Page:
Illicit Miner Arrested with Automatic Rifle, Dragged to Court

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By Alloycious David

An illicit miner, who uses an armed gang to mine diamonds from the Gola Forest National Park, has been arrested with an automatic weapon, charged and sent to court for illegal possession of a firearm.

Defendant Morris Sokpo alias “County” told police investigators that the machine gun, which has been in his possession since October 2019, is owned by a Sierra Leonean friend, who left it with him for safekeeping.

Sokpo, 56, was arrested March 1, 2020, in Gbarpolu County by a group of newly trained eco-guards, following several failed attempts by state security forces to dislodge him from the 88,000-hectare Gola Forest National Park, which stretches to Sierra Leone and cut across Cape Mount and Gbarpolu counties.

Although Morris Sokpo is not in court for violating the Mineral and Mining Law and the Wildlife Law of Liberia, the Ministry of Mines and Energy promises to support his prosecution to deter would-be violator.s

“He was armed and deadly,” Jeremiah Gontee said, “County” Sokpo has over a period of five years challenged local authorities and state security forces discharging automatic rifles randomly at sight on several occasions.”

“He would just start shooting when he sees people coming in the forest, Gontee an eco-guard, who led a team of five that apprehended County Sokpo told Daily Observer via phone from Gbarpolu County.

Gontee, a hunter, recruited and trained by a local conservation group to help protect the forest and its biodiversity said arresting County Sokpo was an uphill and risky task, which requires compensation from the government.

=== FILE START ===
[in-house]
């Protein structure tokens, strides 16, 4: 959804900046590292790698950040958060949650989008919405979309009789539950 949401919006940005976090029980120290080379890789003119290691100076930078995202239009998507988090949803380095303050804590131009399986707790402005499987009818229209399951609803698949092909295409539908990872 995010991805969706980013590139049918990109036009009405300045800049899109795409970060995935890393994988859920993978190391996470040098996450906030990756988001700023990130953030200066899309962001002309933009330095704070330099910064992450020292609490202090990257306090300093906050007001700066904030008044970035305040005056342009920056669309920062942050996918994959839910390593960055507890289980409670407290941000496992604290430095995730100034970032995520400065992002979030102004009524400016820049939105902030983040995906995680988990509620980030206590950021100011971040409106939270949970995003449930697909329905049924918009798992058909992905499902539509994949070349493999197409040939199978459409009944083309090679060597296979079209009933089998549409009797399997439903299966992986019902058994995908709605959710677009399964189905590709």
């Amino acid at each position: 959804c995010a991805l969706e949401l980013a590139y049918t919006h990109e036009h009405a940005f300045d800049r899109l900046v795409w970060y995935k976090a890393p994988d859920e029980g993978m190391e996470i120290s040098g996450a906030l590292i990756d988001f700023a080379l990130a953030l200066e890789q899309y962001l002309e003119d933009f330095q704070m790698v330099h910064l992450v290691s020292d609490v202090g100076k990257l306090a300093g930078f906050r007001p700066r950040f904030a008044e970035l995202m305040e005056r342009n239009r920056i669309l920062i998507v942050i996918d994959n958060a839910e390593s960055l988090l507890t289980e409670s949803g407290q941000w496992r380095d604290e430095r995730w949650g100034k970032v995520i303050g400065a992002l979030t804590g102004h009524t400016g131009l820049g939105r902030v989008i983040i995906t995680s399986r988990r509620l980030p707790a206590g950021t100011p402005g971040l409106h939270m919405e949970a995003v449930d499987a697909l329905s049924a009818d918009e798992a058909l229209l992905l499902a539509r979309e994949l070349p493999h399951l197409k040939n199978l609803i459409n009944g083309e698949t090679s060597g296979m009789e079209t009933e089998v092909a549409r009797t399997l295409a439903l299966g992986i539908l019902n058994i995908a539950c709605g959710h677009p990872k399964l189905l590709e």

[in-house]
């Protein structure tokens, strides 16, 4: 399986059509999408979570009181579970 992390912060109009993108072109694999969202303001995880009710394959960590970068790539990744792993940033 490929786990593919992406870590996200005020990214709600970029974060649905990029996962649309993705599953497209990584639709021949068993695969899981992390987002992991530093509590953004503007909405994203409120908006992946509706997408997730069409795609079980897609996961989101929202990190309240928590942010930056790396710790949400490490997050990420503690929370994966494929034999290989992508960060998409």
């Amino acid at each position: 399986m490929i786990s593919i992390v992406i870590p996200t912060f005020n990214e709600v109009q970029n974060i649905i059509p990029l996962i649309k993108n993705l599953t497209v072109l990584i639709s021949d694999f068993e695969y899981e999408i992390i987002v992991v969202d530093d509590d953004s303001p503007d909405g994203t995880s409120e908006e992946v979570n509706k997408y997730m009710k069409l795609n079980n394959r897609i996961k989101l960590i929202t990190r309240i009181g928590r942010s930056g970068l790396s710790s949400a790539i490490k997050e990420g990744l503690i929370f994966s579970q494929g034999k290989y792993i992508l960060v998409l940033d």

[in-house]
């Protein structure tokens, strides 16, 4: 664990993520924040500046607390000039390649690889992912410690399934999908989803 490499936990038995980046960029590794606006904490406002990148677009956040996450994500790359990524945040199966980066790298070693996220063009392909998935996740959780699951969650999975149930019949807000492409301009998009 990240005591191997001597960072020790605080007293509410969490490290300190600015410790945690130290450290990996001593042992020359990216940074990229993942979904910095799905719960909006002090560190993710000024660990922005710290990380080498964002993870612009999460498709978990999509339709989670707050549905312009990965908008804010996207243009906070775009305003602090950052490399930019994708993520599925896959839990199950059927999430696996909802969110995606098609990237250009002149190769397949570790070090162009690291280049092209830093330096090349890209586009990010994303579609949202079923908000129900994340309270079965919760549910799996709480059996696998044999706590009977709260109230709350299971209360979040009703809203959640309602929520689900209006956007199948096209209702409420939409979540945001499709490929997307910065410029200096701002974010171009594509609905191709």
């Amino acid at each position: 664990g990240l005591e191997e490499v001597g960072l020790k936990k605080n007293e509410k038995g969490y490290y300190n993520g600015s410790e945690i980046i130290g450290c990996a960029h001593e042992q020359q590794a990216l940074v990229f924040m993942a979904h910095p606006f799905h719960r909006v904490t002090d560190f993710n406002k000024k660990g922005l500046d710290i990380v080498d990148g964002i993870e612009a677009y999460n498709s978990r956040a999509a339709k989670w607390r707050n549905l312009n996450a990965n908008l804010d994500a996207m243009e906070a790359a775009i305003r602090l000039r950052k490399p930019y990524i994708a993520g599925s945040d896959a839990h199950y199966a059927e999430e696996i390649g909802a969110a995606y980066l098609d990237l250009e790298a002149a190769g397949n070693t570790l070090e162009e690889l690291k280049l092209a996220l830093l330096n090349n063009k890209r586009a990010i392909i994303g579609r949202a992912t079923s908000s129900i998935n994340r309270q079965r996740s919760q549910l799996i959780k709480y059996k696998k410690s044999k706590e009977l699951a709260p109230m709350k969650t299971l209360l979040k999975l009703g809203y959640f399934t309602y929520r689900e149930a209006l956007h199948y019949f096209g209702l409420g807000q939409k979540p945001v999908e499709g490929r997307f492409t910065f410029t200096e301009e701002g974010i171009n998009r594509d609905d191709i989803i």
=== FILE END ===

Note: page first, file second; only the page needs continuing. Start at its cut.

“We suffered. It took us 15 days to do what the Liberian Government and Sierra Leonean security forces failed to do over a period of five years. The Liberian Government needs to pay usUS$ 1,000 for capturing County Sokpo,” he said.

“He declared his own state in the forest and refers to himself as the county, Gontee explained.

County took advantage of the denseness of the forest and set-up mining sites in various locales in the park.

He was also arrested with elephant tusks, which were turned over to the police in Bopulu City, Gbarpolu County, Gontee said.

Emmanuel T.T. Swen, Assistant Minister for Mines at the Ministry of Mines and Energy, corroborated that County Sokpo was also involved in illicit hunting of protected animal species in violation of the Wildlife and the Protected Area Management Laws of Liberia, but “County” Sokpo dismissed the assertion and said he used the gun once to kill an elephant that was eating his crops in Sokpo Village.

Assistant Minister Swensaid Liberia is a country of laws and there shouldn’t be anyone person who should think they are law and gospel unto themselves and that they can take the laws into their hands and nothing will happen.

“Sopko has been someone who has taken the law into his hand claiming to be the county and anything he does is the final. I think arresting him is going to instill law and order in the area and it will serve the purpose of the protection of the National Park,” Assistant Minister Swen said.

He said Morris refers to himself as ‘County’ Sokpo with the belief that anything he does will go unpunished.

“His prosecution is my interest, at the level of the Ministry of Mines and Energy we will support his prosecution because in the absence of that we would have a reoccurrence of what he has done,” Mr. Swen explained.

Michael Garbo, Executive Director of the Society for the Conservation of Nature of Liberia (SCNL), a local conservation group that worked with the Forestry Development Authority to established Gola Forest as a protected area, was not available for comment, but a conservationist working in Grand Cape Mount was elated over the news of ‘County’s’ arrest and said his action was denting their work to keep Gola as a protected area.

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